The Perfect Girl was financed by Cal State Fullerton while Chapman, UCLA, and USC financed the other films I was up against.  Their films were better made and had much more production value and creative aesthetic.  The one thing my film had that set it apart was I wrote the story about subject matter I could closely relate to.    

                As I stood up there I got myself mentally prepared to congratulate the winner.  I remember thinking about having to show my sportsmanship by shaking the winner’s hand as the festival director made his way to the stage.  The next thing I knew, the spotlight was on me because the announced winner of the festival was The Perfect Girl by Victor Phan. 

    I was still in awe as I was given the microphone and trophy.  I opened up my victory speech by stating how I didn’t think I was going to win and how I thought all of the filmmakers standing on the stage were better filmmakers.  After I made my speech there was a huge applause from the audience.  I came down from the stage and hugged and shared the victory with the people who came to the festival to support me.  As I was getting ready to leave, I had a realization.  None of the other filmmakers who stood on the stage with me had bothered to shake my hand before leaving.  This troubled me. 

    A week after I attended a OC Screenwriters event.  It was a discussion panel given by a famous television celebrity.  During this panel he spoke about things that made entertainment a tough business.  He specifically said there is a lot of envy and jealously in this industry, and that the same people who cheer for you when you succeed are the same ones who are hoping you fail. 

    I had an epiphany during this panel.  I thought about why there was so much envy and jealously between the people who worked in show business.  I then thought about who the people working in entertainment are and what were their backgrounds.  For the most part, people who work in entertainment come from creative backgrounds.  They either did art, photography, theater, or some other creative discipline before deciding to work in entertainment.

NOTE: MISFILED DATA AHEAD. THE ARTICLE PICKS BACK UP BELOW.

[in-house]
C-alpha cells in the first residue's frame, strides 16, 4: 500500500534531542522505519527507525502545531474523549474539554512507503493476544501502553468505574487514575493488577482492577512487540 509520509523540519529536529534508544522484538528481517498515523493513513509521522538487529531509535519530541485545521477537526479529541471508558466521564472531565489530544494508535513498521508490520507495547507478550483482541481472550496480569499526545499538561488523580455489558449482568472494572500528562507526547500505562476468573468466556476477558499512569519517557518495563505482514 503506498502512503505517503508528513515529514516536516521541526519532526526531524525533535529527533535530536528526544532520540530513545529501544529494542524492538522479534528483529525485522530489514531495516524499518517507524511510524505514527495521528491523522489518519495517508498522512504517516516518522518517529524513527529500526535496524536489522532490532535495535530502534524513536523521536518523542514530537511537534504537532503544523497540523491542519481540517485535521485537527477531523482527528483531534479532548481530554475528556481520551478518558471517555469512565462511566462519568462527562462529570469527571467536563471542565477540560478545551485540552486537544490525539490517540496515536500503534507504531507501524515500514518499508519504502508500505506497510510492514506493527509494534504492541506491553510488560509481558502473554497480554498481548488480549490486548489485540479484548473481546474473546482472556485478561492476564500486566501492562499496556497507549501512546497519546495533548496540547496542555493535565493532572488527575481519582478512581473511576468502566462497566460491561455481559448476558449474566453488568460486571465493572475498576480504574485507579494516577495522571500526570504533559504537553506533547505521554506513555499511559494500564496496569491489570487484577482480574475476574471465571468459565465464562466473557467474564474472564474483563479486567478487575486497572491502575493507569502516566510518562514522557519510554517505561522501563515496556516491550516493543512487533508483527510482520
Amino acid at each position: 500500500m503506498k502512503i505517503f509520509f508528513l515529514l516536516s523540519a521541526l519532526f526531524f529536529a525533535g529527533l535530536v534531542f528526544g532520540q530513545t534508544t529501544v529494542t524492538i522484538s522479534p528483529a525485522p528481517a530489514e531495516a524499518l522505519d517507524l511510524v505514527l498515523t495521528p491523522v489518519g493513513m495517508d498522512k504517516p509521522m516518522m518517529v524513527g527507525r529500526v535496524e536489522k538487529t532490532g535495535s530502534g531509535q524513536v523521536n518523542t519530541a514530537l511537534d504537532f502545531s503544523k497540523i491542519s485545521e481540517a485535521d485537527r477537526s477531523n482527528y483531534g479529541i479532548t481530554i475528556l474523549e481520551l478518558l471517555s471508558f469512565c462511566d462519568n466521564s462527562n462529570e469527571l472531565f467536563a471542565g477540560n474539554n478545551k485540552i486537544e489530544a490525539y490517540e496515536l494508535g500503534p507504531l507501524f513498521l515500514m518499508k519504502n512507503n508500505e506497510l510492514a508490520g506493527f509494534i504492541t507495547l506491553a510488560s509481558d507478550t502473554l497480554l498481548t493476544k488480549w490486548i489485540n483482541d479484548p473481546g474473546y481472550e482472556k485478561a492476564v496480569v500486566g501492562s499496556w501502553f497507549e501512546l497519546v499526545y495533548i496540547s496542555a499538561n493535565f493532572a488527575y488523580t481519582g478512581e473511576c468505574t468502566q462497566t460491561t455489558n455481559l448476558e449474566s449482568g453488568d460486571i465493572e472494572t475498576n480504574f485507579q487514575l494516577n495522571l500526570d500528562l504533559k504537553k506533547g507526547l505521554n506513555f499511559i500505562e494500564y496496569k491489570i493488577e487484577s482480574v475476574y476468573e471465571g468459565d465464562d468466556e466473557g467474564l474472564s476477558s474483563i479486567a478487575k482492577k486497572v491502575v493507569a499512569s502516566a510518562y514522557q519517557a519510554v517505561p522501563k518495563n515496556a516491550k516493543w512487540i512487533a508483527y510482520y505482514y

I come from a strong background in illustration.  It is this background that made me decide to become a filmmaker, but that’s not the only background I have.  I also have been kickboxing for as long as I can remember.  Kickboxing, and the discipline it requires, has given me a high level of athleticism and sense of confidence.  I’m always sincere and nice to people I meet because I have no need to feel threatened or competitive.

    This athletic background has given me a strong sense of humility.  I know that no matter how hard I work at my craft there will always be someone out there who is better than me, and have accepted that.  I know that no matter what happens within competition, once it’s over I should congratulate the opposition whether I win or lose.  I know that in order to get respect I must first give it. 

    Most people who work in entertainment did not come from an athletic background, so they never learned humility.  They literally believe all of their work truly reflects them and get personally offended when someone does better.  They don’t have a sense of sportsmanship, so when they don’t win an award, they just storm off while fuming with strong feelings of envy and jealousy rather than look within themselves and seek to improve.    

    I think humility isn’t just something every athlete or artist should have, but something everyone should have in order to be a good person.  No matter how hard we try, we have to accept that there will always be people out there who can do things better than we can.  That’s just a fact of life that we have to learn to accept which enables us to move forward.  If we don’t accept it, we get filled with negative emotions and will continue to do things that will keep our industry a tough business.  Maybe it wouldn’t have to be such a tough business if we learned to toughen up a little bit, keep the ego in check, and strive to be better humans.   


    Victor Phan & Clark Jones

    Torture Chamber Productions

    December 20, 2009